NEW YORK (TheStreet) - The average chief executive of an S&P 500 company makes 200 times more than its average worker and it's mainly consumer-facing companies with the biggest gaps, according to a new study by online jobs review site, Glassdoor.
The report, issued Tuesday, said CEOs of S&P 500 companies earned 204 times more than its average workers, but the top four CEOs earned more than 1, 000 times their average worker pay. Average CEO pay is $13.8 million a year compared to the average median worker pay of $77, 800 at the same companies, Glassdoor said.
Of the 10 companies with the highest CEO-to-worker pay ratios, eight of which are either retailers or restaurants, according to the data.
"The median pay at most of these companies is lower when compared to other industries, such as tech, finance or healthcare. In turn, since the median employee pay is lower, the ratio to CEO pay is typically going to be higher, " Glassdoor Chief Economist Dr. Andrew Chamberlain said in an email to TheStreet.
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Shareholder discontent over the growing gap between how much CEOs get paid compared to the average worker has been a source of consternation for years. Earlier this month, the Securities and Exchange Commission finalized a mandate from the 2010 Dodd-Frank financial reform law that will now require companies to provide more disclosure surrounding their chief executives' compensation - in this case the pay ratio between what the CEO makes and the average worker pay. The rules go into effect Jan. 1, 2017.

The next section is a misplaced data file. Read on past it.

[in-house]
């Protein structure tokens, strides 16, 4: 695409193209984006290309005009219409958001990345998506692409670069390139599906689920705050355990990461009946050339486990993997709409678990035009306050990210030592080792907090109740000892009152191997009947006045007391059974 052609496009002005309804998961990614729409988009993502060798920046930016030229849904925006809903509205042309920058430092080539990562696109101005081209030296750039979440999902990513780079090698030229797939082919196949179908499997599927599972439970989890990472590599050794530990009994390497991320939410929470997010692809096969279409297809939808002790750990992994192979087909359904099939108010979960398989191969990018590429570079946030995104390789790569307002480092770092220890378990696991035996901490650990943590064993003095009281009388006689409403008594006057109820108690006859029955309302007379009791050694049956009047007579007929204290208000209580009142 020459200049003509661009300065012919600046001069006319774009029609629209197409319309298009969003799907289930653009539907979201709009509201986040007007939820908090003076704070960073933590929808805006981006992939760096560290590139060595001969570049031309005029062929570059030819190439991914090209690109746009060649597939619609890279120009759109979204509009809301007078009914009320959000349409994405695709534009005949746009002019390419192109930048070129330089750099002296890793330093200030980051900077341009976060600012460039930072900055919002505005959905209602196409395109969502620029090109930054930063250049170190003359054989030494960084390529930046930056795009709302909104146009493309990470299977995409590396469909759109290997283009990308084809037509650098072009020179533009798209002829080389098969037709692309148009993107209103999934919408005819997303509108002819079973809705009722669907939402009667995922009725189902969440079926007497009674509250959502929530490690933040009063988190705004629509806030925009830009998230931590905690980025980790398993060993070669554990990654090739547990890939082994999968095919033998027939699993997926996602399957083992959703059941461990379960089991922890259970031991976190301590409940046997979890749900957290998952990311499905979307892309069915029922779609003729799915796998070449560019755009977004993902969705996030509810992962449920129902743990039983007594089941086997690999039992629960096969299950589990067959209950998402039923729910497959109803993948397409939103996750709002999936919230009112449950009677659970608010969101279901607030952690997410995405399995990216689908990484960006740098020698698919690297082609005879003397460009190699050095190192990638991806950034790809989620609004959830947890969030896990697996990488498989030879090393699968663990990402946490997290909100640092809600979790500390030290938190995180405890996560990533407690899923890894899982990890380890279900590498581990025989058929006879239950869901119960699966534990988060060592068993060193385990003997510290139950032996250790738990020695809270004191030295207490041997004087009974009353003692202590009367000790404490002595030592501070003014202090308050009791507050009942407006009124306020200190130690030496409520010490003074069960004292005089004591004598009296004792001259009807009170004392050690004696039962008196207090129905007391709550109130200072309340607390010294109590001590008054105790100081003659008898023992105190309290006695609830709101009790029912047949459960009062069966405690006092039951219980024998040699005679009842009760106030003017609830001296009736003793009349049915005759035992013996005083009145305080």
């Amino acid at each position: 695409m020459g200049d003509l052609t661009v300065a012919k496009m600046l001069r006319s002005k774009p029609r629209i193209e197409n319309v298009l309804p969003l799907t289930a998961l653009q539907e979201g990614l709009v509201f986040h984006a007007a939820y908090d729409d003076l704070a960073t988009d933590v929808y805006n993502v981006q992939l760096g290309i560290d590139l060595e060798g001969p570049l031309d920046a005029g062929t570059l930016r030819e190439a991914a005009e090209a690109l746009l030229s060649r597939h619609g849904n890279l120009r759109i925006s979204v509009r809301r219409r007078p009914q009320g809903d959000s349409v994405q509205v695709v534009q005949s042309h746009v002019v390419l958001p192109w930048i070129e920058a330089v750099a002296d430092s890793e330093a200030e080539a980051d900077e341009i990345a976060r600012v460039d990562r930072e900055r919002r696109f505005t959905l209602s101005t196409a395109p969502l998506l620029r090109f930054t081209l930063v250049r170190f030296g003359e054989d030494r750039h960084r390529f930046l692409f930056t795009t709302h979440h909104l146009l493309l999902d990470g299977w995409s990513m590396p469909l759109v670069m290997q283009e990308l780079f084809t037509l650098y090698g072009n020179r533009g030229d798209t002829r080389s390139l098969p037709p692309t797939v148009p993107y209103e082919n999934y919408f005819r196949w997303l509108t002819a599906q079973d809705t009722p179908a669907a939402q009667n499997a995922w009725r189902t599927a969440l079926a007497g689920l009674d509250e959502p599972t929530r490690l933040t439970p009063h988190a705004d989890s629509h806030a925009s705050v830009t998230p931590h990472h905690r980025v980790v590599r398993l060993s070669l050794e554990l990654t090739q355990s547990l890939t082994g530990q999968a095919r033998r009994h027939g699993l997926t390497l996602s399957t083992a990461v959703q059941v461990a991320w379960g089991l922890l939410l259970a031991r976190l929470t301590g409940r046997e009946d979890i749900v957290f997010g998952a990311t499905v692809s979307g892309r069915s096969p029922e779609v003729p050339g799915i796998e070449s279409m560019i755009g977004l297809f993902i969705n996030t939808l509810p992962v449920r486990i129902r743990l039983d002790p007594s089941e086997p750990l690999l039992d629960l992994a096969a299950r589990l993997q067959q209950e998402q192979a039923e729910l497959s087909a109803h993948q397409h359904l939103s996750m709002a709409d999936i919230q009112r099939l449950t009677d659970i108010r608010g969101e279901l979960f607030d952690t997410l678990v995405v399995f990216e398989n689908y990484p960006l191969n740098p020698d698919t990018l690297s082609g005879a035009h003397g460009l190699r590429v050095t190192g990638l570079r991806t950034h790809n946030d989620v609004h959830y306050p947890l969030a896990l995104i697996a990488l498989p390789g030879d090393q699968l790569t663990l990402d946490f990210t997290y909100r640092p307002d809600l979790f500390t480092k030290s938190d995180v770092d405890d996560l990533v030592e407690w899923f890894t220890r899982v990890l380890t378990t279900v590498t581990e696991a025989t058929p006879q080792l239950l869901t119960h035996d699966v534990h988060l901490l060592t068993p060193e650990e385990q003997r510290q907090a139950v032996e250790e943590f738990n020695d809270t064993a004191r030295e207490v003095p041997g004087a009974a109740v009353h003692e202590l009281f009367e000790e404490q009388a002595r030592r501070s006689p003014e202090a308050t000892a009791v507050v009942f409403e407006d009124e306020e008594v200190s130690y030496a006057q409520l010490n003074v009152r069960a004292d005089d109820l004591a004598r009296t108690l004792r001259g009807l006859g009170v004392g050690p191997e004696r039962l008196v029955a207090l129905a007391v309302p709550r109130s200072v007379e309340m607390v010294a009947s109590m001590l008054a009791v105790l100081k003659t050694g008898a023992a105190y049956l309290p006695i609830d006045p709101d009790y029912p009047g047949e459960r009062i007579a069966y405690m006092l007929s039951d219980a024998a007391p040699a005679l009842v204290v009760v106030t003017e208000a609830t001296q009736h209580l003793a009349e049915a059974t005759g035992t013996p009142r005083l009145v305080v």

Several reports have already come out surrounding CEO-to-worker pay ratios. Bloomberg named McDonald's (MCD ) former chief Don Thompson (who stepped down in March 2015) as having the highest CEO-to-worker pay ratio at 644 to 1, in its report published Aug. 13. As well, salary tracker PayScale named CVS Health (CVS - Get Report ) Larry Merlo as having the worst pay ratio between upper management and the rank-and-file workers for 2013. Now, Glassdoor is taking a crack at it and the CEO with the highest pay ratio is neither of the two CEOs previously named.
Different methodologies used by each organization contributes to why the rankings are different - hence the need for the SEC to step in and make cogent rules about how these things are measured.